The headline first: what you’re seeing in the picture is not a hockey stick. It’s a cropped screenshot of my Philanthrophile’s wordpress dashboard on April 27. The day prior, I tweeted to my <10 followers that I had posted an article about a conference breakout session, using the hashtag for the conference. Philanthrophile is a blog for social media beginners, written by a pro bono consultant (volunteer?), so it doesn’t have a huge following. Before April 27, its busiest day attracted 40 views. On April 27, traffic spiked to 246 views. Therein lies a tale.
I signed up for Twitter on April 20, knowing that I was headed to NTEN.org’s Nonprofit Technology Conference in San Francisco, where I knew half the action would take place on the Twitter channel.
Conference attendees like me used the conference hashtag in their tweets: #09NTC. (Some also joined a twibe, but that’s a topic for another time.) My post about the session, including the hashtag, was retweeted. So, people either saw the retweet through someone they follow, or searched on their Twitter homepage for the hashtag. Either way, a healthy number of them ended up checking out the post.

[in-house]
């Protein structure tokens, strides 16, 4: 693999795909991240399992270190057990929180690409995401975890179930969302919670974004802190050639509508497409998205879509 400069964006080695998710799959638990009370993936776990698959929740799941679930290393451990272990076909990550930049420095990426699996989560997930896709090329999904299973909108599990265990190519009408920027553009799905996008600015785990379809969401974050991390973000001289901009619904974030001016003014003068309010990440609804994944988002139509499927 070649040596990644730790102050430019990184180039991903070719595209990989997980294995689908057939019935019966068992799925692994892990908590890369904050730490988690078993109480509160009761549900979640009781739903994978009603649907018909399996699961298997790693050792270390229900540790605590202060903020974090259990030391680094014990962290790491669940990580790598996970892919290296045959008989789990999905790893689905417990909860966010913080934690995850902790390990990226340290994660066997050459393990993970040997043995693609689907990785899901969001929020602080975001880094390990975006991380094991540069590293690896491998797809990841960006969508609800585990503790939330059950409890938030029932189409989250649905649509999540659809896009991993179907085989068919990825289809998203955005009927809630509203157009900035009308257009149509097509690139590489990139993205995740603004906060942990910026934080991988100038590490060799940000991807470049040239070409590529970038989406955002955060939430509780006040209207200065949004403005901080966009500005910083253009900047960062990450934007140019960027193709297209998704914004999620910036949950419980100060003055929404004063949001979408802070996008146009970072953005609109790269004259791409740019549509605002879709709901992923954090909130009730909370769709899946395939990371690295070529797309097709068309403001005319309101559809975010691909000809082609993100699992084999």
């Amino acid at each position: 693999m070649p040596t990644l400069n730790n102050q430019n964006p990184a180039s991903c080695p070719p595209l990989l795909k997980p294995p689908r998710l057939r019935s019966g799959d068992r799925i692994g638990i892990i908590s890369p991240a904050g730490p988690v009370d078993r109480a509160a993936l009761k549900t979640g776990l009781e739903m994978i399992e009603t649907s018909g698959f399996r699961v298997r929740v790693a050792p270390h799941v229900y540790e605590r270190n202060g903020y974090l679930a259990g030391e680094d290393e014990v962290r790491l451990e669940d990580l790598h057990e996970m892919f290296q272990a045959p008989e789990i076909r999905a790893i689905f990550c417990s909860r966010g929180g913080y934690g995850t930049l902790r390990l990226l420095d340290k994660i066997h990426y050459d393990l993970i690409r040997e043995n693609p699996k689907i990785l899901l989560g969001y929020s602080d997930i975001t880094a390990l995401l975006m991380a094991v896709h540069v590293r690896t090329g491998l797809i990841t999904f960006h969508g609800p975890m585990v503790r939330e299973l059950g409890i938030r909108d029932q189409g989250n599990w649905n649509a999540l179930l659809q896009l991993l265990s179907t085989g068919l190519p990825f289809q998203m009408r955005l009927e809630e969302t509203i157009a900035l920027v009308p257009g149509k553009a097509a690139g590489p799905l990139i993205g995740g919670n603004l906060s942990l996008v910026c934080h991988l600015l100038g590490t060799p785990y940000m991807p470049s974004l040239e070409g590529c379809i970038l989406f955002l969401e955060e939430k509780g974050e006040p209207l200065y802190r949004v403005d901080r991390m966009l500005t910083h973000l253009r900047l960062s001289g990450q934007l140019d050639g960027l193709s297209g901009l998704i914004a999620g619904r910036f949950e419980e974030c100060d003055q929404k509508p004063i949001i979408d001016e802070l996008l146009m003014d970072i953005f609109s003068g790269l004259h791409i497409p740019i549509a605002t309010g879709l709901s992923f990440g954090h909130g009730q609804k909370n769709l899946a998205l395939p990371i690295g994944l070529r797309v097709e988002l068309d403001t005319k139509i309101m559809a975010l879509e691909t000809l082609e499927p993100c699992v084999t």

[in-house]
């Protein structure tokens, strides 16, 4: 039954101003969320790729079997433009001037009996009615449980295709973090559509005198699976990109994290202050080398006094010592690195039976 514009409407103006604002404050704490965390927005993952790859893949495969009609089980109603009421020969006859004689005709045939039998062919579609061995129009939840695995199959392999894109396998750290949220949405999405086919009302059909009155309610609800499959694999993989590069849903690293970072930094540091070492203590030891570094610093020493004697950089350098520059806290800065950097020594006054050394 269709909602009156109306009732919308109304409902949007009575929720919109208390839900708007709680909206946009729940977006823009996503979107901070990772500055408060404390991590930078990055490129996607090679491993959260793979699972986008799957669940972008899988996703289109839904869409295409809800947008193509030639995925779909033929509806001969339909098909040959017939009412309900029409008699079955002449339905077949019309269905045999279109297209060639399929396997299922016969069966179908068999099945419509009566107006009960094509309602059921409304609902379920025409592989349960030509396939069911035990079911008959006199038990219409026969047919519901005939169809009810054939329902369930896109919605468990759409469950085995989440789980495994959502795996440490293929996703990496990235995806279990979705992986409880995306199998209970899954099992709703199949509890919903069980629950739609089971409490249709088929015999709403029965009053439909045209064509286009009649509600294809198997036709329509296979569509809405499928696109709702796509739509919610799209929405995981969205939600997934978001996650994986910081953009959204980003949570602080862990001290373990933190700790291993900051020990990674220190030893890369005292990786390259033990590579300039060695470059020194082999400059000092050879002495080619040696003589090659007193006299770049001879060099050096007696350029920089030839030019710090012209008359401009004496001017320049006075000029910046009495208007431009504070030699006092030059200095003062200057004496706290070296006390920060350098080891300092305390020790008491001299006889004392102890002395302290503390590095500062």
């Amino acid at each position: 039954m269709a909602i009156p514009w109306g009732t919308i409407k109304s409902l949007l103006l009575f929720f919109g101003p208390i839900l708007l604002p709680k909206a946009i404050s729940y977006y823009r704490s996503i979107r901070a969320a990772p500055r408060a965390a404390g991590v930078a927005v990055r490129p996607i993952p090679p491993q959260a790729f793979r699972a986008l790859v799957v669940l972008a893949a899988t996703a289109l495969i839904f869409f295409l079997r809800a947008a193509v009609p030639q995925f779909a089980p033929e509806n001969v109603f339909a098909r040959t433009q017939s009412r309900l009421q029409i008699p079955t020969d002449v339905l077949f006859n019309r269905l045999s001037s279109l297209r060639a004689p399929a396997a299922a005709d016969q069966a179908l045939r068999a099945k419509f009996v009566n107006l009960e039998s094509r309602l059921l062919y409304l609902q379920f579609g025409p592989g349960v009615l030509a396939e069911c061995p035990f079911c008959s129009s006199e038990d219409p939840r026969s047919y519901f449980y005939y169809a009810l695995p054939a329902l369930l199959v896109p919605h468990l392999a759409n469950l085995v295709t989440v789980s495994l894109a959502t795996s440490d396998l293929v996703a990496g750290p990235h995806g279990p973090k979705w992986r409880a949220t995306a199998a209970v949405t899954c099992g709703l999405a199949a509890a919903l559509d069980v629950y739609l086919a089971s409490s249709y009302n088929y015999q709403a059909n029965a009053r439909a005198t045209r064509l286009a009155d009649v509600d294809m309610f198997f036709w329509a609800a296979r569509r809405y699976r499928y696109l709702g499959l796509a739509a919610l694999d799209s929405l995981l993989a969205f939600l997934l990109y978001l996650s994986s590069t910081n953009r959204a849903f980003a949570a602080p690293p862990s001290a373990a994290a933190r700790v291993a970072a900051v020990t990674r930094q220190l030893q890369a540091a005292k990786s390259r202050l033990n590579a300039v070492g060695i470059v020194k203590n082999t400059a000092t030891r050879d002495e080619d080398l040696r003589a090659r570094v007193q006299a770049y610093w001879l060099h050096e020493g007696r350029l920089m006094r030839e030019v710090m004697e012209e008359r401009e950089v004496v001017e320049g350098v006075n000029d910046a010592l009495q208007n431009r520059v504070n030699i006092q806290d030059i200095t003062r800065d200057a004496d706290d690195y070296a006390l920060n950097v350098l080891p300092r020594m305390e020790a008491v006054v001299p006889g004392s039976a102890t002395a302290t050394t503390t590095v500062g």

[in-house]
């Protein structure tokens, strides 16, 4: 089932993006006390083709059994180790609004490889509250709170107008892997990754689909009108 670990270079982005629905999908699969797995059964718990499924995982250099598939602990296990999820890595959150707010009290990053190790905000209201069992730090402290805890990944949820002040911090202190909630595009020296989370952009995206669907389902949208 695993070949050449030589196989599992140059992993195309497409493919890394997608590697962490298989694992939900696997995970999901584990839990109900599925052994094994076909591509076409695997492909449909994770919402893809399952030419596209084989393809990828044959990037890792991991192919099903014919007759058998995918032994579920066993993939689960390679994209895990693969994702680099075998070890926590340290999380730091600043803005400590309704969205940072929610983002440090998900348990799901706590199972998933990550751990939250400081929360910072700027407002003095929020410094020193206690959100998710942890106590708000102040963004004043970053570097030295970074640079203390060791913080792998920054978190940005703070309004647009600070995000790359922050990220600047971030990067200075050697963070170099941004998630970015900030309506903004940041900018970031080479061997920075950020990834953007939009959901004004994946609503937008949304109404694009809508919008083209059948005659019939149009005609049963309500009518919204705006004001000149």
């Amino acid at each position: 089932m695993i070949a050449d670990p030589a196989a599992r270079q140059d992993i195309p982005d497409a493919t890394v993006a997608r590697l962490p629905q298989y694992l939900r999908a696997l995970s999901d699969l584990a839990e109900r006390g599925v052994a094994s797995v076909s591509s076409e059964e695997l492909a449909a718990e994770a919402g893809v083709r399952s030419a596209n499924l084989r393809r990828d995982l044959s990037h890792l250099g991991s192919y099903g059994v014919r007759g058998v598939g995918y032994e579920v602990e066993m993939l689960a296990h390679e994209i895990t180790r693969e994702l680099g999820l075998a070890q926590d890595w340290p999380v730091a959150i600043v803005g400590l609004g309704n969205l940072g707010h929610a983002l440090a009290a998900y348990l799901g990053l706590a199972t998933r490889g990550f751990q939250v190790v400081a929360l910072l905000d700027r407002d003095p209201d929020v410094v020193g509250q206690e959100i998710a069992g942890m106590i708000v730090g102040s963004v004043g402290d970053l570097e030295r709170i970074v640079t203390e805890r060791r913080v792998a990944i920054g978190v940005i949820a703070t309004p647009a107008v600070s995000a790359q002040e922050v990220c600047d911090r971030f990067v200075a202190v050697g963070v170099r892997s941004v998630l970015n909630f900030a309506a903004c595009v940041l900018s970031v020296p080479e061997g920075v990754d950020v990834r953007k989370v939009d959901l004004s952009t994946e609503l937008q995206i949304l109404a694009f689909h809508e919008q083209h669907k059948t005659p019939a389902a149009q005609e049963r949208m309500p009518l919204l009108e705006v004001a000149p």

Though a mere speck in the Twitter universe (a universe that sent 12,000 tweets in an hour about swine flu, during the same period), I was struck by the speed that one little tweet triggered an effect. Questions are swirling this week about the value of Twitter in a marketing mix, given Nielsen Wire’s report that only 40% of Twitter users stick around after the first month. This small experience, and perhaps a well-informed gut, tells me that Twitter has a greater impact than standard tracking tools may show. A tweet literally ping-pongs across platforms. In fact, I saw and read this article about “The Intangibility of Twitter Results” due to a tweet from Maddie Grant (worth following, by the way: @maddiegrant).
Other results: thanks primarily to people re-tweeting and checking out Philanthrophile, I went from 4 followers to 27. Yet another speck in the Twitter universe, but I don’t follow people willy-nilly (who has time for that?) in the hopes they’ll follow me. RSS subscriptions to the blog went up, and people read a number of articles, not just the one they came in to see.
By the way, I wrote 9 observations about my first 24 hours on Twitter, which included the advice not to sign up right after a major celebrity signs on (as Oprah had).